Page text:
This blog post is a song recommendation from SimonToa Samoa
I had the pleasure of meeting +Peter-Clinton Foaese and a few of his friends, Simon and Sam at the recent ACE Aotearoa Hui Fono in Christchurch. One of the things I like most about meeting new people is the conversation and trying to find some common links to keep a conversation flowing. I don't like using the term 'small talk' because I think if you can connect with people instantly, pretty soon we starting having some 'big talk' or 'real talk'. There was some big talk that happened that night - not enough to make it overly cumbersome to manage, but just enough to get a sense of the people you had just met and the way that they think and what they value. Most of the time when I meet new people, it's because we are introduced by someone mutual who thinks we need to meet because we're on the same wavelength, there might be something I can help with or they can help me with, or there is nothing pre-meditated at all and that chance encounter might develop into a frequent occurrence.
The conversation of the evening turned to music (ah one of my favourite subjects) and we talked about the types of songs that people and better song choices. Simon mentioned Natural high by Bloodstone as a song to listen to - because of the smooth lead vocal, generally the way the song is put together (that's when we started talking about song writing).
The wailing guitar in the introduction is accented by the chimes before the bassline signals the snare leading in the vocals. The song belongs to that category of not necessarily unrequited love songs (because it would mean that the object of your affection would know that you love them but choose not to reciprocate, but might string you along so that you could do what they wanted), but more that the object of your affection doesn't even know you exist.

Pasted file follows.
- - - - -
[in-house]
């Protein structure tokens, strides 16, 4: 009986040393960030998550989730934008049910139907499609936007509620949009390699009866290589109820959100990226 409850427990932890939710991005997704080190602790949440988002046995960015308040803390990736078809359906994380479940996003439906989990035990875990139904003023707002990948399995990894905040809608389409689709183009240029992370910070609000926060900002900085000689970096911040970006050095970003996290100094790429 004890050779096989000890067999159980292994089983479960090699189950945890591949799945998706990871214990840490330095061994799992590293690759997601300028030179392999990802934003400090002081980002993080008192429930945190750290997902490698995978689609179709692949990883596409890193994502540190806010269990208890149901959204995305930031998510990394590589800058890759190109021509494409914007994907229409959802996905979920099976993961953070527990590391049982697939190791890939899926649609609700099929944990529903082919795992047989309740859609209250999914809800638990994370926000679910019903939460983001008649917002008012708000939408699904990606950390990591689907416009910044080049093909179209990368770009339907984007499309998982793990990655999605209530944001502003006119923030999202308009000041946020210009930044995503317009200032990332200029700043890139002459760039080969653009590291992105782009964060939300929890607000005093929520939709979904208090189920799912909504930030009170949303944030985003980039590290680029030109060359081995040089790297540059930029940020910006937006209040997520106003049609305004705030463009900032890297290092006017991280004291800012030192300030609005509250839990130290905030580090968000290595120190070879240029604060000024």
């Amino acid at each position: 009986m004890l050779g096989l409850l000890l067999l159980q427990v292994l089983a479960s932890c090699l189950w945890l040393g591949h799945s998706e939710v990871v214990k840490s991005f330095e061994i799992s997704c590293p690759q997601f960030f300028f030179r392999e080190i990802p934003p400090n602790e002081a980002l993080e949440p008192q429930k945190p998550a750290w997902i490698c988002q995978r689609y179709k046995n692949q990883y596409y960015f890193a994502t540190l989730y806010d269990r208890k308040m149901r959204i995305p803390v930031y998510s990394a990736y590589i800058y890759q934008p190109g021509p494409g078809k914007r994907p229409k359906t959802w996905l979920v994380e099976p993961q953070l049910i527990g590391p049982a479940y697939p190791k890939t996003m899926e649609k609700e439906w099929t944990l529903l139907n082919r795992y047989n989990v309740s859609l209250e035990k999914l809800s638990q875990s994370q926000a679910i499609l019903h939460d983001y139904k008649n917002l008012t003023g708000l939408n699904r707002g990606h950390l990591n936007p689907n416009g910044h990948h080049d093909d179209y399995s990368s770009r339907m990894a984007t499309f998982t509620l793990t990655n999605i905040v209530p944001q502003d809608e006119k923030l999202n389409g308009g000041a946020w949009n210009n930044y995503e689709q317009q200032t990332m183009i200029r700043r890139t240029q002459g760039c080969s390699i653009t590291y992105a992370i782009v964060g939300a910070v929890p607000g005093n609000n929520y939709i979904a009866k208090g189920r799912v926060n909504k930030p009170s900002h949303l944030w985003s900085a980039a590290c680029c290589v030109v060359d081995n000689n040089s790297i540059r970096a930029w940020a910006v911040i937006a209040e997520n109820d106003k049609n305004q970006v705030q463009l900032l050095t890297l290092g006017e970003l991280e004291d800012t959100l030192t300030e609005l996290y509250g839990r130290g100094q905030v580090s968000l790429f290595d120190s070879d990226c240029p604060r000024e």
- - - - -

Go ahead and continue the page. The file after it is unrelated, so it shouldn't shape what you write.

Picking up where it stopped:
Call me and I will do it for you
And I don't even know you
If I only had one wish to give
That wish would be for you
To live forever and ever
When I see you on the street
My heart skips a beat
There is a shift in the lyrics where the singer makes promises about what they would like to do, to gain your favour, to be in with a chance to be loved in return. The electric guitar solo during the musical interlude has some textural support from the horns and strings before the vocal re-enters. The tempo change at the end of the song gives some rhythmic variety before the bongos and bass draw everything to a close. There's something about hearing bongos in the song that is symbolic of r'n'b and pop music of this era.
(I want to take to the sky)
Loving you more till the day that I die
(on a natural high)
Take to the sky on a natural high
(Loving you more and I don't know you)
Loving you more. . .
I hope that if you're in the market (you know, ready to put yourself out there) to be in a relationship, or you have somebody in mind that it might pay to disclose how you feel. You might have instances in your life where you have been the subject of unwanted love or affection - how did you deal with it? If you have "the feels" for somebody, sometimes it's better to know if the feelings are reciprocated, or stay on your natural high and keep it to yourself. . . because feelings can change as the seasons do. . . so be sure I guess, if that's what you want to do. . .